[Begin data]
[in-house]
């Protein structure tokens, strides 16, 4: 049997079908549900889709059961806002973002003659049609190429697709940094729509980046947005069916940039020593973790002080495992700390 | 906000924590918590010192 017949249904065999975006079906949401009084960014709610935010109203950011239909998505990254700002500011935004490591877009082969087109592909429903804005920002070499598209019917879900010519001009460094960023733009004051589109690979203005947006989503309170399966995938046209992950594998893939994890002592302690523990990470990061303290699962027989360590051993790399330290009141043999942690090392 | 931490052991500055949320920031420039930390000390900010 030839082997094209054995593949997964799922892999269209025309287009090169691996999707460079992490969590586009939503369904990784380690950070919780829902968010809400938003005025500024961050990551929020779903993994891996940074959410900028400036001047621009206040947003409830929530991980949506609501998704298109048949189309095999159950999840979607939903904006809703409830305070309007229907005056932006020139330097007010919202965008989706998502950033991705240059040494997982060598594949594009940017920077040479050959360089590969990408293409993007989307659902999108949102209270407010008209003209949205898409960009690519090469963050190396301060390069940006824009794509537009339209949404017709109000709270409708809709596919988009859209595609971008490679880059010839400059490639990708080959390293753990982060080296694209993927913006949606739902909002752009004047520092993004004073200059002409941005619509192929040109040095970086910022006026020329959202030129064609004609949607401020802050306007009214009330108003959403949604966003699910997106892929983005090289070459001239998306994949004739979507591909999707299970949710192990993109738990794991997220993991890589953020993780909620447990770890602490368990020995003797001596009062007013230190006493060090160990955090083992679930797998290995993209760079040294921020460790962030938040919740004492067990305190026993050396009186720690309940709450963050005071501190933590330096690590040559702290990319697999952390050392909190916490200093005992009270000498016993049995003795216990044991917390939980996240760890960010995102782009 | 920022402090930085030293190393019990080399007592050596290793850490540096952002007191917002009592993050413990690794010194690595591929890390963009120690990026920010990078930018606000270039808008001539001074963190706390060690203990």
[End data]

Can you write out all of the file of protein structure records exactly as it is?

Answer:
[in-house]
């Protein structure tokens, strides 16, 4: 049997079908549900889709059961806002973002003659049609190429697709940094729509980046947005069916940039020593973790002080495992700390 | 906000924590918590010192 017949249904065999975006079906949401009084960014709610935010109203950011239909998505990254700002500011935004490591877009082969087109592909429903804005920002070499598209019917879900010519001009460094960023733009004051589109690979203005947006989503309170399966995938046209992950594998893939994890002592302690523990990470990061303290699962027989360590051993790399330290009141043999942690090392 | 931490052991500055949320920031420039930390000390900010 030839082997094209054995593949997964799922892999269209025309287009090169691996999707460079992490969590586009939503369904990784380690950070919780829902968010809400938003005025500024961050990551929020779903993994891996940074959410900028400036001047621009206040947003409830929530991980949506609501998704298109048949189309095999159950999840979607939903904006809703409830305070309007229907005056932006020139330097007010919202965008989706998502950033991705240059040494997982060598594949594009940017920077040479050959360089590969990408293409993007989307659902999108949102209270407010008209003209949205898409960009690519090469963050190396301060390069940006824009794509537009339209949404017709109000709270409708809709596919988009859209595609971008490679880059010839400059490639990708080959390293753990982060080296694209993927913006949606739902909002752009004047520092993004004073200059002409941005619509192929040109040095970086910022006026020329959202030129064609004609949607401020802050306007009214009330108003959403949604966003699910997106892929983005090289070459001239998306994949004739979507591909999707299970949710192990993109738990794991997220993991890589953020993780909620447990770890602490368990020995003797001596009062007013230190006493060090160990955090083992679930797998290995993209760079040294921020460790962030938040919740004492067990305190026993050396009186720690309940709450963050005071501190933590330096690590040559702290990319697999952390050392909190916490200093005992009270000498016993049995003795216990044991917390939980996240760890960010995102782009 | 920022402090930085030293190393019990080399007592050596290793850490540096952002007191917002009592993050413990690794010194690595591929890390963009120690990026920010990078930018606000270039808008001539001074963190706390060690203990």